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TalkingNutrition

Providing perspectives on recent research into vitamins and nutritionals

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Using High-Resolution Maps to Address Nutritional Gaps

By Michael McBurney

Yesterday’s blog was derived out of frustration that a health professional would undermine trust of professional colleagues and council against well-accepted recommendations in a news broadcast. Today we cover the opposite spectrum – a sensible, thought-provoking, rational recommendation to help reduce the risk of poor health in millions of people because of vitamin D insufficiency. Hats off to authors Karras, Anagnostis, Paschou, Kandaraki and Goulis.

Low vitamin D status during pregnancy is associated with many adverse health effects in the baby, including being born small for gestational age and having a lower birth weight whereas pregnant women are at increased risk of gestational diabetes, pre-eclampsia, and bacterial vaginosis. Babies born from mothers with serum 25(OH)D3 concentrations < 37.5 nmol/L weigh, on average, 46 g less and have a 0.13 cm smaller head circumference (vs mothers  ≥ 37.5 nmol/L).

Vitamin D is synthesized in skin exposed to sunshine. Skin pigmentation affects vitamin D status along with local climatic factors – outdoor temperatures, amount of sunshine, and air pollution. Karras and colleagues propose integrating geospatial data with serum 25(OH)D3 status measurements so ‘heat maps’ of vitamin D status can be created. While the vitamin D map created by the International Osteoporosis Foundation provides data at a national level, higher resolution maps integrating local factors would be useful. Climatic differences among regions in the average hours of sunshine, temperature, air pollution levels, etc. create heterogeneity within a country. Living in a tropical country with abundant sunshine does not guarantee adequate vitamin D status during pregnancy. Some communities, e.g. urban, may be more dependent upon dietary sources because they spend more time indoors than their rural counterparts.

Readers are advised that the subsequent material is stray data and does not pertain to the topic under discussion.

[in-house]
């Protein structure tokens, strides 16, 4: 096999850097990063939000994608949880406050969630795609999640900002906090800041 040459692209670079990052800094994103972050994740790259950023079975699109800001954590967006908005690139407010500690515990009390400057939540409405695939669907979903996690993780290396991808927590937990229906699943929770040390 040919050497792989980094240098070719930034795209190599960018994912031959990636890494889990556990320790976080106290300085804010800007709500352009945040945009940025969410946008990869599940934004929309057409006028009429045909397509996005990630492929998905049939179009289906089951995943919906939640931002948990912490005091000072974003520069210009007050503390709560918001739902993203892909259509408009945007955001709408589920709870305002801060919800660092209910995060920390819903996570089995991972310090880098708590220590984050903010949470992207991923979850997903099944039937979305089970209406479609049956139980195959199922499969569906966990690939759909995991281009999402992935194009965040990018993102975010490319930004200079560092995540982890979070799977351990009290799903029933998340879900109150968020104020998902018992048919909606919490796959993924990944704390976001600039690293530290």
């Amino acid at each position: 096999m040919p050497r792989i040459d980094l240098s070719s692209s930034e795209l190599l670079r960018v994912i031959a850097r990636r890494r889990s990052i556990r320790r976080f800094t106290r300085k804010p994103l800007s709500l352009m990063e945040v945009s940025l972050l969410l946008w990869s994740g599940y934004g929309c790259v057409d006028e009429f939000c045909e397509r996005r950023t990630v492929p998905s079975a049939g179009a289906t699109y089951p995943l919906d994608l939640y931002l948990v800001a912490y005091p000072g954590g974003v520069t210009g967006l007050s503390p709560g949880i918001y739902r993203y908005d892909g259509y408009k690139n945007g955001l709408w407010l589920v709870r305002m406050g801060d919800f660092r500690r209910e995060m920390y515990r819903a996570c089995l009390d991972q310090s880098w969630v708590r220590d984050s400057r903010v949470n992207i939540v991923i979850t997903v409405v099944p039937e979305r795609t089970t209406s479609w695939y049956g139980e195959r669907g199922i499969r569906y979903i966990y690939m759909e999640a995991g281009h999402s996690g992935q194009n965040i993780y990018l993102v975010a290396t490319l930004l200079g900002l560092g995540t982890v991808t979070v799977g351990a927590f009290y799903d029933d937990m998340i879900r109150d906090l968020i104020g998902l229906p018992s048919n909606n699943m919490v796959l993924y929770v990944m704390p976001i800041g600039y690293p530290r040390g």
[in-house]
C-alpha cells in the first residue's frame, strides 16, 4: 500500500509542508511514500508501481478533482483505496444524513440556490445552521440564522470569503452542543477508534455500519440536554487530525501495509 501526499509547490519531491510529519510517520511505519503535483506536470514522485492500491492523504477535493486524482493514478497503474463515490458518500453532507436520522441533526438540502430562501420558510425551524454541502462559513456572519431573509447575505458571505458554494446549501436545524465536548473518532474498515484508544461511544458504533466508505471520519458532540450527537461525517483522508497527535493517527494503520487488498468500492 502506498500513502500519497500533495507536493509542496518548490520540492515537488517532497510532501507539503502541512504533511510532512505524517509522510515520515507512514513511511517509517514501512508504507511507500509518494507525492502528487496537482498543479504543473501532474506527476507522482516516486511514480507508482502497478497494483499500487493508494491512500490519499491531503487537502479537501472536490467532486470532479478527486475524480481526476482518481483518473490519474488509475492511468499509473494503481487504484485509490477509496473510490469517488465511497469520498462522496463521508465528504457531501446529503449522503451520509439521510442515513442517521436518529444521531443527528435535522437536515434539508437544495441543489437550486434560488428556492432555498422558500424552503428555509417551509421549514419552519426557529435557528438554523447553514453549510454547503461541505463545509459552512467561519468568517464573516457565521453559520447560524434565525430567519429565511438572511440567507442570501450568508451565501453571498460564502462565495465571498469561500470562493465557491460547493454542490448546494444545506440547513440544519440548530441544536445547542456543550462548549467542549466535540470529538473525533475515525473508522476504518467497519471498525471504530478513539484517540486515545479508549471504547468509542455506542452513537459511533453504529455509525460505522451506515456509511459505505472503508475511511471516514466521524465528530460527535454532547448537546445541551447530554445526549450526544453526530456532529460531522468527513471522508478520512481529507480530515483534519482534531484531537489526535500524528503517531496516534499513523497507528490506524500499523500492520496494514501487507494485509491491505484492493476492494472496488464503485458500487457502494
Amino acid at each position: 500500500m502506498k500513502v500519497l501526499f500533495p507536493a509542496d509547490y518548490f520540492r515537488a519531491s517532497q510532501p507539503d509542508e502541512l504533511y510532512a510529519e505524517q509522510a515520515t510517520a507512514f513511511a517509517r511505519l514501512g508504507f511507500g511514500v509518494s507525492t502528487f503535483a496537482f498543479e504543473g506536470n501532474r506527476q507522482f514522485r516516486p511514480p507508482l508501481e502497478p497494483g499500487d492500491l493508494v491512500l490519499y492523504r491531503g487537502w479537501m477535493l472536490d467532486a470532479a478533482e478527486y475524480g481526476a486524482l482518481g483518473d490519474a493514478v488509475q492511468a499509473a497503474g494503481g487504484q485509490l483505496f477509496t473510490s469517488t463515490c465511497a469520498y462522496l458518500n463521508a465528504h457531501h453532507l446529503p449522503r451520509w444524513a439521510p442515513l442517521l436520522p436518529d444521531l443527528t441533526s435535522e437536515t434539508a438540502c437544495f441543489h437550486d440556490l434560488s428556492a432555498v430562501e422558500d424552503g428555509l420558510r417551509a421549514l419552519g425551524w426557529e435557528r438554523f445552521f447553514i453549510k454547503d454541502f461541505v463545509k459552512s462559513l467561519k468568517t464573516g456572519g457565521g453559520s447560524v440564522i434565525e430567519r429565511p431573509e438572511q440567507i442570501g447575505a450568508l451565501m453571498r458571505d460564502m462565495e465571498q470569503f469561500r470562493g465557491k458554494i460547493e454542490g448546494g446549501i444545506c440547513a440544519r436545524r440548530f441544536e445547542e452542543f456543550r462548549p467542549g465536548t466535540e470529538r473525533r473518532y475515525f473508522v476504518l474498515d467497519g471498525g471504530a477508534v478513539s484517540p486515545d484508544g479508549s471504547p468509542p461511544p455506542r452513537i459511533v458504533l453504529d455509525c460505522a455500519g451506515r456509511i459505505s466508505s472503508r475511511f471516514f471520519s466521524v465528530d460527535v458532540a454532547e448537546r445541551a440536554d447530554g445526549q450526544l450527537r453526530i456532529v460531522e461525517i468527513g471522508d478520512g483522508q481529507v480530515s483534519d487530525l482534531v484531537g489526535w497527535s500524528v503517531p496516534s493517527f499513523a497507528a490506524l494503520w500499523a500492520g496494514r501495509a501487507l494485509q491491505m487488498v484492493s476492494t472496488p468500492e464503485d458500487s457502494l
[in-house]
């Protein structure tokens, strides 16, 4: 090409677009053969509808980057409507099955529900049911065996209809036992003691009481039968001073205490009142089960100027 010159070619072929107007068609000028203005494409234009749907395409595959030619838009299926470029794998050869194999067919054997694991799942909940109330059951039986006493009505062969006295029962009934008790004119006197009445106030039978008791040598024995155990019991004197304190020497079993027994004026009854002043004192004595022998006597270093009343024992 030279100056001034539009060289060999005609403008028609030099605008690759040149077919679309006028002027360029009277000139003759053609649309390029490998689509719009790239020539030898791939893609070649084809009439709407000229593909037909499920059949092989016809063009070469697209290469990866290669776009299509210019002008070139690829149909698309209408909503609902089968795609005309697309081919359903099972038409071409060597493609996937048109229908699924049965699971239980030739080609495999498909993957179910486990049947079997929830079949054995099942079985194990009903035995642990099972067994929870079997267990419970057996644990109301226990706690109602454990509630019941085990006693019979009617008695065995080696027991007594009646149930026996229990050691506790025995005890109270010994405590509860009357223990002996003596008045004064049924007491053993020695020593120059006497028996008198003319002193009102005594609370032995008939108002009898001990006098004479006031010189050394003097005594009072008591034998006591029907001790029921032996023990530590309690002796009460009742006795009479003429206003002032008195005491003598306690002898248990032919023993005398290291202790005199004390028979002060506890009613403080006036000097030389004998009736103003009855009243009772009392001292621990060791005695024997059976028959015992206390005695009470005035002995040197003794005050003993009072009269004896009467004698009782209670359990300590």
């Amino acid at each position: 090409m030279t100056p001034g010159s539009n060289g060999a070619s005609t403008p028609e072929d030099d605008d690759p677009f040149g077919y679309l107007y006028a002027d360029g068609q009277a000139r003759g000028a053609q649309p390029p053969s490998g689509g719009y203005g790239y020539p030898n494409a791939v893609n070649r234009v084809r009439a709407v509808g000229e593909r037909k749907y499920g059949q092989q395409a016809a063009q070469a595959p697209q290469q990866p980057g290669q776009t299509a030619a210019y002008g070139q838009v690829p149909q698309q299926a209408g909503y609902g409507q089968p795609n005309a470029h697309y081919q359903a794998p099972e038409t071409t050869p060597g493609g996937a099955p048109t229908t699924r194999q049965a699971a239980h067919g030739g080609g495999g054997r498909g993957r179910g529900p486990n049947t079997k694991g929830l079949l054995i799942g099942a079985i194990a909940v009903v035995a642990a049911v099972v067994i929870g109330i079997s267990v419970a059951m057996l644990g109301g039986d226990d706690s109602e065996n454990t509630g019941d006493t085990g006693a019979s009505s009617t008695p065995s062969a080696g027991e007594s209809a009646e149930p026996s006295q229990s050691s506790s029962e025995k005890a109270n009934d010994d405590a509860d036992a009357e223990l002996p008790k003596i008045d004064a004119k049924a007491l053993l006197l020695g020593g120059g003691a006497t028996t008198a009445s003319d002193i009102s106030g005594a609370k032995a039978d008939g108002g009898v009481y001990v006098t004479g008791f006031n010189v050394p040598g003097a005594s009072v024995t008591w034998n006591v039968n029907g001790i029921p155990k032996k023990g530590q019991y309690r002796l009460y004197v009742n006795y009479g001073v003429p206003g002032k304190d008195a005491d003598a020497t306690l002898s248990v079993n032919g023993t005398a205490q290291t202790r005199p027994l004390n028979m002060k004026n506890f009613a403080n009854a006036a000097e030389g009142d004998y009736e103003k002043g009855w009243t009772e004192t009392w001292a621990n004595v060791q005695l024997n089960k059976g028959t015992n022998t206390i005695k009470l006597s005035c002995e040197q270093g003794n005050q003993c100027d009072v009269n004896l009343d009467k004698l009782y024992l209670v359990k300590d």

Typically, nutrition intakes are evaluated using nationally representative dietary surveys, i.e. the National Health and Nutrition Examination Survey (NHANES 2011-2012) with 9,338 responses (out of >320,532,000 people), and to lesser extent nutritional status is assessed using biochemical measurements, i.e. CDC’s Second Nutrition Report. In almost all cases, the data, e.g. NHANES, is condensed into mean values with confidence intervals. NHANES data is nationally representative (age, sex, ethnics/race) but it is important to remember it is collected from only ~30 counties in the US. According to Wikipedia, there are 3,143 counties and county equivalents in the US. I don’t know which counties but 30 is not many. Should we expect someone living in Massachusetts, Iowa, or Oregon to have the same vitamin D status as someone living in southern California, Texas, or Florida?

With higher resolution vitamin D maps, region-specific activities can be initiated by governments, non-government organizations and businesses to better meet the vitamin D requirements of people within communities. The creation of nutrition status maps would also identify regions where serum 25(OH)D3 data has never been collected.

Thank you Dr Karras and colleagues for a great concept. Wouldn’t it be wonderful to see serum 25-hydroxyvitamin D, and other vitamin status markers, mapped using geospatial coordinates?

Main Citation

Karras SN, Anagnostis P, Paschou SA, Kandaraki E, Goulis DG. Vitamin D status during pregnancy: time for a more unified approach beyond borders? 2015 EJCN doi: 10.1038/ejcn.2015.33

Other Citations

Aghajafari F, Nagulesapillai T, Ronksley PE, Tough SC, O’Beirne M, Rabi DM. Association between maternal serum 25-hydroxyvitamin D level and pregnancy and neonatal outcomes: systematic review and meta-analysis of observational studies. 2013 BMJ doi: 10.1136/bmj.f1169

Gernand AD, Simhan HN, Klebanoff MA, Bodnar LM. Maternal serum 25-hydroxyvitamin D and measures of newborn and placental weight in a US multicenter cohort study. 2013 J Clin Endocrinol Metab doi: 10.1210/jc.2012-3275

Sachan A, Gupta R, Das V, Agarwal A, Awasthi PK, Bhatia V. Higher prevalence of vitamin D deficiency among pregnant women and their newborns in northern India. 2005 Am J Clin Nutr 81(5):1060-1064

Goswami R, Kochupillai N, Gupta N, Goswami D, Singh N, Dudha A. Presence of 25(OH)D deficiency in a rural north Indian village despite abundant sunshine. 2009 JAPI 56:755-757


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